..."

The results of the Cassini division experiment do tend to lend at least some support to the idea that a division and the darkness at the edge of the A-ring can be represented as parallel lines and may require a little more than the Dawes resolution limit to be seen as separate features and not just a diffuse band. By analogy, that representation may also be applied to the Encke Gap. By extension, it also suggests that it could take something close to 10 inches to also separate the Encke gap from the darkness at the edge of the A-ring as well. As I mentioned, I have not seen the Encke Gap in my home-built 8 inch f/7 Newtonian or in my NexStar 9.25 inch SCT, but I have (barely) detected it in my 10 inch Newtonian. Indeed, a friend of mine remarked about it last night when he recalled seeing it in my 10 as well. He has a custom mirrored 8 inch Newtonian as well (Enterprise Optics) that tests out as excellent (about 1/18.9th wave p-v wavefront, Strehl 0.994), so while he has yet to see the Encke Gap in his scope, he is still wanting to try again. I may have a few doubts that he will succeed, but he has excellent vision and equipment, so he will be trying again.

Quote:

Your replies and arguements have no personal observations or information derived as close to original source as this. All they contain, is second- or third- hand knowledge; and some of this, I question the validity of such. It's anecdotal, to say the least.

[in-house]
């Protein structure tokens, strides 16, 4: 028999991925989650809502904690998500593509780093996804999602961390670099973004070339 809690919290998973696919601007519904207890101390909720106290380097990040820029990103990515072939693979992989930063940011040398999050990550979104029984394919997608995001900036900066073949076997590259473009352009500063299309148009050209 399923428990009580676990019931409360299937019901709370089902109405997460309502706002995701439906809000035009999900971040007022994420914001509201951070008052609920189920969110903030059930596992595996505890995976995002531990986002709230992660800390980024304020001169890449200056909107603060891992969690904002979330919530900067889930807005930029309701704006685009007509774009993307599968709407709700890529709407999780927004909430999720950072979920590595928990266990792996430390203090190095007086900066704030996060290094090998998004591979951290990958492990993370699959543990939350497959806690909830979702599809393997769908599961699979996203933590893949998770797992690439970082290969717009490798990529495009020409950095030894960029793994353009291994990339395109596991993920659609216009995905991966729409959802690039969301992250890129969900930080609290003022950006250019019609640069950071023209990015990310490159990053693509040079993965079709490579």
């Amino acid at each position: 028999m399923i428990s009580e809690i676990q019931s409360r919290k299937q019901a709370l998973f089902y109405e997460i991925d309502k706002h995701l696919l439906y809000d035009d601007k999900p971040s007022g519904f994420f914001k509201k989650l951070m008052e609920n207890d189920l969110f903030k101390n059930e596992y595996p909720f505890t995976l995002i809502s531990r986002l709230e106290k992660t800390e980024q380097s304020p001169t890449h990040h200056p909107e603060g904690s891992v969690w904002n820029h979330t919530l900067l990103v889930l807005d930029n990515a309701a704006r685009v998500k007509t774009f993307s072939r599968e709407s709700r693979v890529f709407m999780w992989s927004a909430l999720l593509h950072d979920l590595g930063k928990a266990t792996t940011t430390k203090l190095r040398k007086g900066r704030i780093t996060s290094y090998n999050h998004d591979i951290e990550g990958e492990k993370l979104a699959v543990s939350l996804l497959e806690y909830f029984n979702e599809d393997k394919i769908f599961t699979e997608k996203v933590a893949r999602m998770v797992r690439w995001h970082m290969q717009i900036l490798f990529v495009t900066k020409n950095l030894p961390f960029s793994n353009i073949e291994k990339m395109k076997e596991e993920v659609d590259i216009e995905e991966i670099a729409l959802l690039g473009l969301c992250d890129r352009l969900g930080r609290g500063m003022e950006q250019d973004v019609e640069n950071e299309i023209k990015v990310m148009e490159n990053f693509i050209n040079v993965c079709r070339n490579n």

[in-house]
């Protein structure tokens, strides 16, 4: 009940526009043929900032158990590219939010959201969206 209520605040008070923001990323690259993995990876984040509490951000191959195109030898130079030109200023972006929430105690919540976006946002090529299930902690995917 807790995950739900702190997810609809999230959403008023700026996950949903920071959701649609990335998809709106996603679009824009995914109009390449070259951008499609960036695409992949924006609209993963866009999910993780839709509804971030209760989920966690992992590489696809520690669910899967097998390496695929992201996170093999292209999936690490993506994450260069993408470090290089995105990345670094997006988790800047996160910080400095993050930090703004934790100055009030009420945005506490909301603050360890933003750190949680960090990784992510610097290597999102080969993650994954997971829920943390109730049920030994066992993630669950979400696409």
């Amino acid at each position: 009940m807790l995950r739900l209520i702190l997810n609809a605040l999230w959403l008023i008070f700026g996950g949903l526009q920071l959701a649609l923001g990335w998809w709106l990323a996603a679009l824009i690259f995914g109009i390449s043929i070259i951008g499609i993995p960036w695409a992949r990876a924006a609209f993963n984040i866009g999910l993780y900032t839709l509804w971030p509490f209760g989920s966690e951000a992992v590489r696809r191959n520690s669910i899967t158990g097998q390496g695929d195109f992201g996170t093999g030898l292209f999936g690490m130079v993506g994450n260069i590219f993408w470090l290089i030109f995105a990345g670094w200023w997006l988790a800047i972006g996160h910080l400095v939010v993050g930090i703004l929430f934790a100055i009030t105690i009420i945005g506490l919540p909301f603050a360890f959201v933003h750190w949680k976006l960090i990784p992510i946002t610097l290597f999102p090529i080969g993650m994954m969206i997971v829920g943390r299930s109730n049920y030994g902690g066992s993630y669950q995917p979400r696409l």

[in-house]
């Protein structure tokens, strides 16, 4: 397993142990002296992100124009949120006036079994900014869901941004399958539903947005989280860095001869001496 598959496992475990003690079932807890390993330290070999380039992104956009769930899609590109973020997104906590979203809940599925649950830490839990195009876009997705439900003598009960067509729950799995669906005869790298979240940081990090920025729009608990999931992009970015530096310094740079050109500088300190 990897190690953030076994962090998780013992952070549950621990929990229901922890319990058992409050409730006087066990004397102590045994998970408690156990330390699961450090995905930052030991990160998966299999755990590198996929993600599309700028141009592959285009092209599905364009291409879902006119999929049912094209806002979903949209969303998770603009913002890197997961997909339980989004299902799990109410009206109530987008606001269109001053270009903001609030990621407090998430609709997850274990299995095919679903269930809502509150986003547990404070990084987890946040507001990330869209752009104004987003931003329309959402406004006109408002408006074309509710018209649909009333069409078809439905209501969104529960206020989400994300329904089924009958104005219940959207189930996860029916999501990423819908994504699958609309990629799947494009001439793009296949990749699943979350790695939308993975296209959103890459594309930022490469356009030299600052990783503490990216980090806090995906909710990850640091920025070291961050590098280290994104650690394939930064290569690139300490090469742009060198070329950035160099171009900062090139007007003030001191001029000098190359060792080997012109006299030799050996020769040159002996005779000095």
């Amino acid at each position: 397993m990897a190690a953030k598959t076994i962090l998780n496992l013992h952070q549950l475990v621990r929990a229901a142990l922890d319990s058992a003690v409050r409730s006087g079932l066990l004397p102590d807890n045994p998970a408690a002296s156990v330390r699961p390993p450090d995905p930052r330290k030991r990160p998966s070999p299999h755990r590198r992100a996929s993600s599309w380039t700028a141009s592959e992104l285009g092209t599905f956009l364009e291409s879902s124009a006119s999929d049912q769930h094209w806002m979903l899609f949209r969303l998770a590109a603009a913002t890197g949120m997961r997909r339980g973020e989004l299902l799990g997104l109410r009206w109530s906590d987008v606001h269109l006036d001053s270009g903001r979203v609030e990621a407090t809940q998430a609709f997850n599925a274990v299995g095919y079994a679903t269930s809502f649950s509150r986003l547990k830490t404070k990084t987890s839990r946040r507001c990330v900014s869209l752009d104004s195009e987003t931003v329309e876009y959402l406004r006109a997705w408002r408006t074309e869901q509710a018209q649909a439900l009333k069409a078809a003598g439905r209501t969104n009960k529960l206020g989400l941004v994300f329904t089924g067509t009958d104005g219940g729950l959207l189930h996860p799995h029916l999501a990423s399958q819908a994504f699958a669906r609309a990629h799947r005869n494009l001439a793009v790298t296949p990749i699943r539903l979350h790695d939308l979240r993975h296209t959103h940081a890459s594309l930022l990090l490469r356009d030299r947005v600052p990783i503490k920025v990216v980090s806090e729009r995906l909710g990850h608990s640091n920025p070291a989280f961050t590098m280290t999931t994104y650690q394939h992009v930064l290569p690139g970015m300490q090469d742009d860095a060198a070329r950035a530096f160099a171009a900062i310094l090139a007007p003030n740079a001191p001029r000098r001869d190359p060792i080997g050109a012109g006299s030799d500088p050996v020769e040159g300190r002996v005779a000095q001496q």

I'm sorry, but as I have demonstrated, you are incorrect. The information is not "third" hand. It is from the formal studies summarized and published in book form (along with my own experimental study on the Cassini Division). I provided full references here, so there is nothing "anecdotal" about it. Your statements are beginning to get maybe a little personal here, so again, this should be taken off-forum.

Quote:

The claim you have stated where there are no returns after 1/10th wave optics,




This again is off-topic. I stated to you that there are not any huge returns, not that there are *no* returns. You gain some contrast with a very smooth mirror (which anything significantly better than 1/10th wave p-v often tends to be) but it is not exactly an enormous image quality boost. I know the gains that can be had by going to something finer than 1/10th wave (I have two mirrors of that superb quality), but especially for large mirrors, other factors (seeing, thermal issues, optical support issues, tube currents, etc.) tend to negate at least some of that gain. In any case, you are again bringing things (like visual acuity) that are best handled off-forum. We are supposed to be talking about the Encke features (minimum and gap) here and not other things which may not have much bearing on the subject of this thread.



Post Extras: Print Post   Remind Me!   Notify Moderator  
Mark Harry
Vendor
*****

Reged: 09/05/05

Loc: Northeast USA
Re: Enckes new [Re: David Knisely]
      #5849438 - 05/09/13 08:24 AM